Sun, Feb 28 | St. Markella Greek Orthodox Cathedral

Sunday of the Prodigal Son

Registration is Closed
Sunday of the Prodigal Son

Time & Location

Feb 28, 2021, 8:00 AM
St. Markella Greek Orthodox Cathedral, 22-68 26th St, Astoria, NY 11105, USA

About The Event

The Sunday of the Prodigal Son is the second Sunday of a three-week period prior to the commencement of Great Lent. On the previous Sunday, the services of the Church began to include hymns from the Triodion, a liturgical book that contains the services from the Sunday of the Publican and the Pharisee, the tenth before Pascha (Easter), through Great and Holy Saturday. As with the Sunday of the Publican and the Pharisee, the theme of this Sunday is repentance, and the focus on the parable of the Prodigal Son leads Orthodox Christians to contemplate the necessity of repentance in our relationship with our Heavenly Father.

The name for this Sunday is taken from the parable of our Lord Jesus Christ found in Luke 15:11-32. The parable is the story of a man and his two sons. The youngest of the sons asks his father to give him his inheritance. The father does this, and soon after the son leaves and journeys to a distant country (vv. 11-13).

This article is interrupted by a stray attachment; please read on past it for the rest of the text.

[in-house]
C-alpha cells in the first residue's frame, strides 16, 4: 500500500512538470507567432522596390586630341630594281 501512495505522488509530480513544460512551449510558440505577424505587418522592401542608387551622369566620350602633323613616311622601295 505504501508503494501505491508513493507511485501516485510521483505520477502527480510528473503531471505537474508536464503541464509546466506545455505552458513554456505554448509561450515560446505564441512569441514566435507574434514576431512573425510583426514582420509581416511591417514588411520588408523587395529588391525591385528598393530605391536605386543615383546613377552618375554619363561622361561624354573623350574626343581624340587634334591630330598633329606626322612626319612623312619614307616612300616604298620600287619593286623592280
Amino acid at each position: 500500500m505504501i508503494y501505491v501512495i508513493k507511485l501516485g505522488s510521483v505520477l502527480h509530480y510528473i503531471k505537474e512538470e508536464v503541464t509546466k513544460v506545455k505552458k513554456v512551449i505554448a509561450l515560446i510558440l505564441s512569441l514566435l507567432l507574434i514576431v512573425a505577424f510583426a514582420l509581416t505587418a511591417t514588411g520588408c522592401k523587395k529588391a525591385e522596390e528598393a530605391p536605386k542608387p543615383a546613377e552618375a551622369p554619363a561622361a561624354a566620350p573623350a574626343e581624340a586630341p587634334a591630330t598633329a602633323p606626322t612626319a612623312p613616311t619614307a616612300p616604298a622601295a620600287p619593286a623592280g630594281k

After the younger son arrives, he squanders all of his possessions with “prodigal” living. Within a short period of time, he wastes everything. A severe famine comes, but he has nothing and falls into great need (vv. 13-14).

He is able to find work feeding swine, but this does not improve his situation. The Scriptures say, “He would gladly have filled his stomach with the pods that the swine ate, but no one gave him anything” (vv. 15-16).

The parable says that in the midst of his dire conditions, he came to himself. He realized that his father’s hired servants have enough to eat and food to spare, while he perishes with hunger. He says, “I will arise and go to my father and will say to him, ‘Father, I have sinned against heaven and before you, and I am no longer worthy to be called your son. Make me like one of your hired servants’” (vv. 17-19).

He arose and returned to his father. But as he approached, his father saw him at a great distance. The father had compassion on his son, ran to meet him, embraced him, and kissed him. The son admitted his sinfulness and his unworthiness to be called a son, but in his joy at the return of his son, the father called his servants to bring the best robe, a ring for his son’s finger, and sandals for his feet. He also called for the fatted calf to be killed for a feast. He exclaimed, “For this my son was dead and is alive again; he was lost and is found” (vv. 20-24).